Wednesday, October 22, 2008

Cognitive therapy versus medication for depression

DeRubeis et al. offer an interesting review article in Nature Reviews Neuroscience on treatment outcomes and neural mechanisms, from which I pass on part of the abstract and some summary graphs:
Studies have shown that cognitive therapy is as efficacious as antidepressant medication at treating depression, and it seems to reduce the risk of relapse even after its discontinuation. Cognitive therapy and antidepressant medication probably engage some similar neural mechanisms, as well as mechanisms that are distinctive to each.

Cognitive therapy and antidepressant medication have comparable effects. This graph shows the response of outpatients who had moderate-to-severe depression to cognitive therapy (CT), antidepressant medication (ADM) or placebo. Patients who were assigned to ADM or to CT showed a significantly higher response rate after 8 weeks of treatment than those who were assigned to placebo. After 16 weeks of treatment the response rates of ADM and CT were almost identical.

Less relapse after cognitive therapy compared with antidepressant medication. The second phase of the parent antidepressant medication (ADM) versus cognitive therapy (CT) study followed patients who had responded to ADM or to CT3. Patients who had responded to ADM were randomly assigned to either continue ADM treatment for one year (beige and red lines) or to change to placebo treatment for 1 year (green line). Patients who responded to CT were allowed three sessions of CT during the 1-year continuation period. In the follow-up period, none of the patients received any treatment. The figure shows that prior treatment with CT protected against relapse of depression at least as well as the continued provision of ADM, and better than ADM treatment that was subsequently discontinued. Note that the patient group that was given ADM in the continuation year contained a number of patients who did not adhere to the medication regimen. The red line indicates the response of the ADM-continuation group including these non-compliant patients, whereas the beige line shows the response of the patients in this group after the non-compliant patients had been removed from the analysis.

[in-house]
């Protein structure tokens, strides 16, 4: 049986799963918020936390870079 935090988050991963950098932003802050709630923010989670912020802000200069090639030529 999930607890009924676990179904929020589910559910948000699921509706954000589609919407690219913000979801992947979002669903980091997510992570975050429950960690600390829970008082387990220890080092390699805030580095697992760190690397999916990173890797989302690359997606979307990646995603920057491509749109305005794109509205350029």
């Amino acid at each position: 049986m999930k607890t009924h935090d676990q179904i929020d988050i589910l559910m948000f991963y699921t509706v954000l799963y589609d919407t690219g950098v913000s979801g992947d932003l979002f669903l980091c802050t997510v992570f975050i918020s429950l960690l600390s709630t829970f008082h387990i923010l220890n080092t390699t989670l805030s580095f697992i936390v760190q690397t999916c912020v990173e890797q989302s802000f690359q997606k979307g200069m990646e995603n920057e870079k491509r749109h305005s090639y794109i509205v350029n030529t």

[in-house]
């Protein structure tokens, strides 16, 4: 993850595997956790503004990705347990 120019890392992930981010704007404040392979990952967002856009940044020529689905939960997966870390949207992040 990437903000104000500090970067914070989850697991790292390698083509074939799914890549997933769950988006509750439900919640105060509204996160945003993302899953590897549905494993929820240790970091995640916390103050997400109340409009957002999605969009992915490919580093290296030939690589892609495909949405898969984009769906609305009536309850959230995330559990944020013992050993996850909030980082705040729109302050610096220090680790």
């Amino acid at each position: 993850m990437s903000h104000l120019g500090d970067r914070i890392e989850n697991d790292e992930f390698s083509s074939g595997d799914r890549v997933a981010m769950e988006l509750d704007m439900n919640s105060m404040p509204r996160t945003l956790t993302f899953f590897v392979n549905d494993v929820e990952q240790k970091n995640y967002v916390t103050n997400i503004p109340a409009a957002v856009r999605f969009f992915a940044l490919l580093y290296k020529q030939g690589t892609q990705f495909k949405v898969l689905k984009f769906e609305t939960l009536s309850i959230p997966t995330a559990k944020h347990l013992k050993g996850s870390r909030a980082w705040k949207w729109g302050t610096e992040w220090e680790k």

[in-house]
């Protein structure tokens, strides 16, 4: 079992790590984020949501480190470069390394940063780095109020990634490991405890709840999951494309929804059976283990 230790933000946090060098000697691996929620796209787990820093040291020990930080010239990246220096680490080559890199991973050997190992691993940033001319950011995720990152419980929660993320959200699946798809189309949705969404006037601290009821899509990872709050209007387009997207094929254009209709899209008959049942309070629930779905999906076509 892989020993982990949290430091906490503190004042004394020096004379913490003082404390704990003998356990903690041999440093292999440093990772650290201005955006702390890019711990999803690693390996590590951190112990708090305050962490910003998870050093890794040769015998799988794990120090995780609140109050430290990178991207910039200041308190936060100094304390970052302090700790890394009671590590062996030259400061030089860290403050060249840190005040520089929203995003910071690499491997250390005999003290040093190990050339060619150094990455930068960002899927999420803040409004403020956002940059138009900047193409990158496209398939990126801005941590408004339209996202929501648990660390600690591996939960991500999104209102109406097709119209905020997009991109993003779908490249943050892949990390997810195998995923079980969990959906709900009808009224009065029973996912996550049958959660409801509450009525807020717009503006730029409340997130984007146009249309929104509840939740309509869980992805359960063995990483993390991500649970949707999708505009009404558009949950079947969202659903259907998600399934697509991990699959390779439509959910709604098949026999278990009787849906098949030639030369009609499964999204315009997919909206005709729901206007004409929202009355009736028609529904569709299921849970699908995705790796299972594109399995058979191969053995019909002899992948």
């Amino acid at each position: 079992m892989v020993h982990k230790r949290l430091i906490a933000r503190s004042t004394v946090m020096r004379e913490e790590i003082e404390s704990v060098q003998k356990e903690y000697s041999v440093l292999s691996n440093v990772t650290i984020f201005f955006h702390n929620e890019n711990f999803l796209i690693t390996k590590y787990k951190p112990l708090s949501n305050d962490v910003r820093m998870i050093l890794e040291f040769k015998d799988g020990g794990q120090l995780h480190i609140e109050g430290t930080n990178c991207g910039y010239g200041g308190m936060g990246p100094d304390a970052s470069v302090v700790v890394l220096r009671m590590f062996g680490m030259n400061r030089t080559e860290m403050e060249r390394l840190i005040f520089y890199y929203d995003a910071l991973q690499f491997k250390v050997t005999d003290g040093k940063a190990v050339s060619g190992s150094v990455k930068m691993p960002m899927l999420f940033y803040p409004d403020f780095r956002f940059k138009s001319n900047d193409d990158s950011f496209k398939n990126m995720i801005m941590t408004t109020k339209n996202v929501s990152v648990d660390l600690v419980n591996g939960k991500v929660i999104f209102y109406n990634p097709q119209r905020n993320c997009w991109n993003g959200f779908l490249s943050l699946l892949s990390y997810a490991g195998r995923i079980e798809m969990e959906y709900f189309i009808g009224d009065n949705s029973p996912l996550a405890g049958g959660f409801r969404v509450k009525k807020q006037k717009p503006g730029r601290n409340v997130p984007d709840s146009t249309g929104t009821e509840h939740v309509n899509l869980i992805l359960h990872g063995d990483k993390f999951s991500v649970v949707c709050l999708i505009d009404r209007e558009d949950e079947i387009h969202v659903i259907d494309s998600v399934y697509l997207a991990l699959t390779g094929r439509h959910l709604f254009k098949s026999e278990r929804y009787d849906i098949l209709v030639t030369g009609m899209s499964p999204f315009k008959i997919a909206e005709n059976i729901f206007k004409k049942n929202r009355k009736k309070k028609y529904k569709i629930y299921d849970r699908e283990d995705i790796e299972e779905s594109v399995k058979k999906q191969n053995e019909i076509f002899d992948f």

After a graphic showing changes in blood-oxygen-level-dependent (BOLD) signal in response to cognitive and emotional tasks associated with cognitive therapy, the authors offer a summary hypothetical time course of the changes to amygdala and prefrontal function that are associated with antidepressant medication and cognitive therapy.

a | During acute depression, amygdala activity is increased (red) and prefrontal activity is decreased (blue) relative to activity in these regions in healthy individuals. b | Cognitive therapy (CT) effectively exercises the prefrontal cortex (PFC), yielding increased inhibitory function of this region. c | Antidepressant medication (ADM) targets amygdala function more directly, decreasing its activity. d | After ADM or CT, amygdala function is decreased and prefrontal function is increased. The double-headed arrow between the amygdala and the PFC represents the bidirectional homeostatic influences that are believed to operate in healthy individuals.

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